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Another example is the illegal kind of Maslahah usury. The person who borrows money with interest may seem to benefit from the deal as he/she is able to spend borrowed money on needs. Obviously, it seems to be good for someone who lends money with interest. In this case, their Maslahah is from the perspective of reason, but this Maslahah Shariah does not recognize the plight of shylocks who exploit fellow humans. In this point of view of the Sharia, riba is a source of great evil and harm for the individual and society as a whole. Usury generates such a phenomenon as the exploitation of man by man; there are people in the society who live at the expense of others, making profit without applying any efforts. At the same time, there is a category of people who are forced to work hard and endure hardships to repay the debt. Such a state of affairs in the society is regarded as a great injustice by the Sharia.

Maslaha al-Mursal is a Maslahah of the legality or illegality and does not indicate a specific argument of the Sharia. There is a disagreement among the sheikhs whether it is possible to rely on this Maslahah when making a decision on a Shariah matter and whether the Maslahah bears one of the sources of the Sharia (along with the Quran, the Sunnah). However, many sheikhs are of the opinion that a number of conditions based on Maslahah al- Mursal when making the Sharia hukm should be allowed (Warmer 33). The validity of using this type of Maslahah as an argument indicates that the Sharia observes the human right to receive the benefit and the good. This is a generally accepted principle of the Sharia, according to scientists. One example of this Maslahah in the history of Islam is an act of righteous Caliph Umar, the anhu that legitimized the Islamic Caliphate state agencies, founded a prison for criminals. In the Sharia, there is no argument that the Muslims should build prisons for criminals or open public institutions. However, these actions are Maslahah al-Mursal, i.e. things with a benefit for the Islamic state.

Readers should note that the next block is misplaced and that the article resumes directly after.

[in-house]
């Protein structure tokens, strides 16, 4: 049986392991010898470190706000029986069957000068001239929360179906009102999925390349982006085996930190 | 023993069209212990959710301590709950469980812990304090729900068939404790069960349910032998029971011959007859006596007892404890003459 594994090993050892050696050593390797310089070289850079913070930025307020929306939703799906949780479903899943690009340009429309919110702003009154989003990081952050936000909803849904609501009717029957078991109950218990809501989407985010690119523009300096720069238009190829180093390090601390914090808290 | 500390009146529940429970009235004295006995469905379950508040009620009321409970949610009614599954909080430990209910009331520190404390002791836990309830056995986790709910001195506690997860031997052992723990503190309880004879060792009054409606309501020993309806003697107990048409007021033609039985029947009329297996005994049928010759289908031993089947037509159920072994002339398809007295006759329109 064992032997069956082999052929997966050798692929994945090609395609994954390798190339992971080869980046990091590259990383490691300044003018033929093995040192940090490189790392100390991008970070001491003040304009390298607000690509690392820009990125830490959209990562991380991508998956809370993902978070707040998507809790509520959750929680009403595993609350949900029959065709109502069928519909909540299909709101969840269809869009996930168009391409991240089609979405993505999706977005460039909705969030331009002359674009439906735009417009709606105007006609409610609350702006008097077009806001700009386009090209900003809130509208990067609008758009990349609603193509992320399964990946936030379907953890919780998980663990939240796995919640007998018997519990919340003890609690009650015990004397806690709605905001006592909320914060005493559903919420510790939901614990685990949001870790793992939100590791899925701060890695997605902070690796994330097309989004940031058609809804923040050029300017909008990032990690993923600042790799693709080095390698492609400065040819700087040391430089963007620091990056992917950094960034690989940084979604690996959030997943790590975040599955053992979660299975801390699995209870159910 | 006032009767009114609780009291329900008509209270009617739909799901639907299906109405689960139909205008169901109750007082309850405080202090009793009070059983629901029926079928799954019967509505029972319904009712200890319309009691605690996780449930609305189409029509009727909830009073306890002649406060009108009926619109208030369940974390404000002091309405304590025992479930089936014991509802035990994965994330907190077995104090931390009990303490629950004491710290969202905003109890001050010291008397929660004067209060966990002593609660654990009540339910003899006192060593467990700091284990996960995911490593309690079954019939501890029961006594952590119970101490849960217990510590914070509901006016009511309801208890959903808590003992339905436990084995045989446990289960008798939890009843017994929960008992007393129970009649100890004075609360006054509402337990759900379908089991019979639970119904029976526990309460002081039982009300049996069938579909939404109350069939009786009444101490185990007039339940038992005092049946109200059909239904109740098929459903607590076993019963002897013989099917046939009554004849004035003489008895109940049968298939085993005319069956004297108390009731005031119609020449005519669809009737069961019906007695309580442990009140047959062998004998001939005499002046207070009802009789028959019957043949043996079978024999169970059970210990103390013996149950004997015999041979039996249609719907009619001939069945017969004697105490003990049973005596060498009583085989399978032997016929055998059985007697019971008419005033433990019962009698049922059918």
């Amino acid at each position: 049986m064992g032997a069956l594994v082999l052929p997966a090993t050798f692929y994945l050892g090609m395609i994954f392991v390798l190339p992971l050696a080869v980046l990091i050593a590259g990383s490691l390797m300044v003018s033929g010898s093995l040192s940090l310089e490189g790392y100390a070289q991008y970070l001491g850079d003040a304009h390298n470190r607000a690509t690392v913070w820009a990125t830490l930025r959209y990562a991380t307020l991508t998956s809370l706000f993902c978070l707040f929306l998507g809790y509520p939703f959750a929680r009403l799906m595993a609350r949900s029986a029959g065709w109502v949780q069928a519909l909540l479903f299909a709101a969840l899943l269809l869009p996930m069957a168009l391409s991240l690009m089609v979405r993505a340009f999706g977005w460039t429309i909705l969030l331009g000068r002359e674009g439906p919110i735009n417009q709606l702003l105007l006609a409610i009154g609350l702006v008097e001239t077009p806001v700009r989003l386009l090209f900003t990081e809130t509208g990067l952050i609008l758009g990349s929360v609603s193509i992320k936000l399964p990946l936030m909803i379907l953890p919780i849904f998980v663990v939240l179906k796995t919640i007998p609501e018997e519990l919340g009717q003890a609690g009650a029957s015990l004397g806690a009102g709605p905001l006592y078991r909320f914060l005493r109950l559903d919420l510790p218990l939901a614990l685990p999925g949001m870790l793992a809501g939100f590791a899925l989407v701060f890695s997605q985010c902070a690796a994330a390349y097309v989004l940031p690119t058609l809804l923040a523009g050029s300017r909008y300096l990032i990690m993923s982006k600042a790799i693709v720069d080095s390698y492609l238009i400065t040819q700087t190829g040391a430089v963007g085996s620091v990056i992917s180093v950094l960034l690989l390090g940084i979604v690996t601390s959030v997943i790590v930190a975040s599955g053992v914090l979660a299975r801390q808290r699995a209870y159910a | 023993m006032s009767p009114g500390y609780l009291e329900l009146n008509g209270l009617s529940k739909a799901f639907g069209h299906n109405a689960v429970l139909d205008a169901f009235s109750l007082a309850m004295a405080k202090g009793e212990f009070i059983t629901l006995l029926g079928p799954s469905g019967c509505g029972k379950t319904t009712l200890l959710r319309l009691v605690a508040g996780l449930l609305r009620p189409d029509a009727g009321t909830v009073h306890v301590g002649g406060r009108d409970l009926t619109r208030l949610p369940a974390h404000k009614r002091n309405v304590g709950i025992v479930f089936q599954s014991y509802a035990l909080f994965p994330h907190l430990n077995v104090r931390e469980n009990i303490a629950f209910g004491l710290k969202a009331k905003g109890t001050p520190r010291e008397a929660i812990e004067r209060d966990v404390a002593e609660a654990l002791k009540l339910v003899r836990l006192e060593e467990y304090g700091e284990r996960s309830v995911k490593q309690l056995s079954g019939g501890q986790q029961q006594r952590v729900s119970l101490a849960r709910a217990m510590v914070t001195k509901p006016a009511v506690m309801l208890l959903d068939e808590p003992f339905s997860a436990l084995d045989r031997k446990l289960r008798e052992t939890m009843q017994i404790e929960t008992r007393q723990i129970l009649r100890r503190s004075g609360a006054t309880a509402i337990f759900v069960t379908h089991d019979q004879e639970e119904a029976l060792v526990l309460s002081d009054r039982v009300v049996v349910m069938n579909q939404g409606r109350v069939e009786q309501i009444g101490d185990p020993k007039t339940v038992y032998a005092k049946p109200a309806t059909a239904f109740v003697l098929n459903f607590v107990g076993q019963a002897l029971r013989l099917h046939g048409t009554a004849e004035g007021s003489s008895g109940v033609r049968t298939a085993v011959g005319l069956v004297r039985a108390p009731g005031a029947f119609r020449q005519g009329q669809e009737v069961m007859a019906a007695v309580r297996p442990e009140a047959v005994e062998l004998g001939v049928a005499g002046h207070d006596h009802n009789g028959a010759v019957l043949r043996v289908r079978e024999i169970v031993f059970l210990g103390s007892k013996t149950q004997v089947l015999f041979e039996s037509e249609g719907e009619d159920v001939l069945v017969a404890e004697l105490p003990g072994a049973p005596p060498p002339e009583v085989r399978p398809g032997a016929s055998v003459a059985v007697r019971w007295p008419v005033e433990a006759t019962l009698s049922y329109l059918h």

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Consequently, the act is consistent with general principles of the Sharia, i.e. to be a good Muslim. Also, an example of this type of Maslahah is met in one book of the Quran righteous Caliph Abu Bakr, the anhu (Kamali 252). Its validity or irregularity in the Quran poses no argument for the Qur’an or the Sunnah, but in this case the Maslahah is good for the Muslims. Maslahah al-Mursal has several categories, including the Hell – dururiyat. There are a number of things, without which human life would be in disorder, i.e. these things facilitate human beings in this life, as well as in the next one. Five such things are: conservation, religion, preservation of life, preservation of mind, maintaining kinship, and preservation of property. For example, if people abandon religion, it will lead to a great punishment for them in the next life.